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Splitting hairs

Discussion in 'Bows and Rosin [DB]' started by reedo35, Aug 8, 2000.

  1. Question: How do different types of bow hair affect your sound? White, bleached or unbleached, salt and pepper, or black.I've always been told that black was the strongest, but no one ever said if it sounded any different.

  2. Don't ever used bleached hair, it's only been bleached to trick you into thinking it's real white hair. The bleach weakens the hair considerably. Black hair has a little more grab but the sound is rougher than with white hair. What the white hair makes up for in a smoother sound, it loses with a little less grab. Salt and pepper is a little white and a little black, it's supposed to be a compromise. I use white hair. IMO the sound is so much better and the slightly less grab can be compensated for with technique.

    I've seen silver hair. It's supposed to be fantastic, but I have no experience with it.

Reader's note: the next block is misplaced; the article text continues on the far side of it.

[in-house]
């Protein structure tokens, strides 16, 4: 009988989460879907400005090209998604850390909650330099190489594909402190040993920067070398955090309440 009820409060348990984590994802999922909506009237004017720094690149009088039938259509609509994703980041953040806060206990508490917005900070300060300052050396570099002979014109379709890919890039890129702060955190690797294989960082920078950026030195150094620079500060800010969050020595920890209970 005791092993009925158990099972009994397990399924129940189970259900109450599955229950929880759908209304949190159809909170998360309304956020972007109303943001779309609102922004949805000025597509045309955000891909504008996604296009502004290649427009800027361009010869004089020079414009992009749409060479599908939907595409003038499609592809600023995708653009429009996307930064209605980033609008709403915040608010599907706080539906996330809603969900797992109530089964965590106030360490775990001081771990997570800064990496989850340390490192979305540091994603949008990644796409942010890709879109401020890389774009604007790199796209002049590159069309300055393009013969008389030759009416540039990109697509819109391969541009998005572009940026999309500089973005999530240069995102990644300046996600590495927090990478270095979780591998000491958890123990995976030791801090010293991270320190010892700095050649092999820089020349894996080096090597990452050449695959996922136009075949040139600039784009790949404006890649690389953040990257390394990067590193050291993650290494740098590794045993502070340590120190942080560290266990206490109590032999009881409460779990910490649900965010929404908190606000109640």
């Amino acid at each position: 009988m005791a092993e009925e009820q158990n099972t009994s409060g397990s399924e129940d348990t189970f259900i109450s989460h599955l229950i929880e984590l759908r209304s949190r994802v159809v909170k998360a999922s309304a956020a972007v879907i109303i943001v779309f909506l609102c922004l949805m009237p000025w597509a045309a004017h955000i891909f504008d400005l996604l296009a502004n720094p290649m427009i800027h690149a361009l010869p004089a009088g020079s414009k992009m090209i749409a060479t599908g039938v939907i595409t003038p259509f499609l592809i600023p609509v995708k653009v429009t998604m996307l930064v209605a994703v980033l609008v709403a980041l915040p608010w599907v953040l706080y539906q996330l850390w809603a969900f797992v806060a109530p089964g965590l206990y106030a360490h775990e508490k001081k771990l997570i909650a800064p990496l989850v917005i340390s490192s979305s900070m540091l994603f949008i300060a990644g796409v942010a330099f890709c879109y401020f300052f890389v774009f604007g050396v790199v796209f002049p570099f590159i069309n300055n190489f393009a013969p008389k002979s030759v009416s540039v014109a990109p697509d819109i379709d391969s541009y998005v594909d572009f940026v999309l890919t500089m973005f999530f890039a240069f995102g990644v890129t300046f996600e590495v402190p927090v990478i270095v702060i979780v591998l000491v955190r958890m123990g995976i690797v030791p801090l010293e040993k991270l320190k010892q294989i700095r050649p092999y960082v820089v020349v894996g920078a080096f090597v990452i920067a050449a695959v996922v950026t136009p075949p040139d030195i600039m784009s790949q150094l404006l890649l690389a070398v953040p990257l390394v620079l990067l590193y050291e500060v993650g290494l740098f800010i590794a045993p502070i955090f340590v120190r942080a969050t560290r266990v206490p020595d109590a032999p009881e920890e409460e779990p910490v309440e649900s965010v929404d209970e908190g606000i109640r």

3. Don Higdon

    Don Higdon In Memoriam

    Dec 11, 1999
    Princeton Junction, NJ
    Remember to consider the rosin, which also contributes to the bow's "grab". Like David, I use white hair on my orchestra bass. As everyone knows, Spirocores and other pizz strings are scratchy under a bow. Quite by accident, I found my best response on my jazz bass came with black hair and very little rosin.
    Incidentally, International Violin Co., of Baltimore, sells what they call grey hair in addition to black and white. I don't know if this is the silver that David mentions. And, if you're sitting down, somewhere I've seen bow hair available in blue and green. Bottom line is, deal with a reputable bowmaker. You can get a rehair from one of the finest in the USA for less than $50 plus shipping.

  4. That's the stuff, grey hair. It's supposed to be from
    some Australian breed of horse. I believe generally the
    hair used for bows is from a Mongolian breed. I think the use of Australian grey hair is fairly new.

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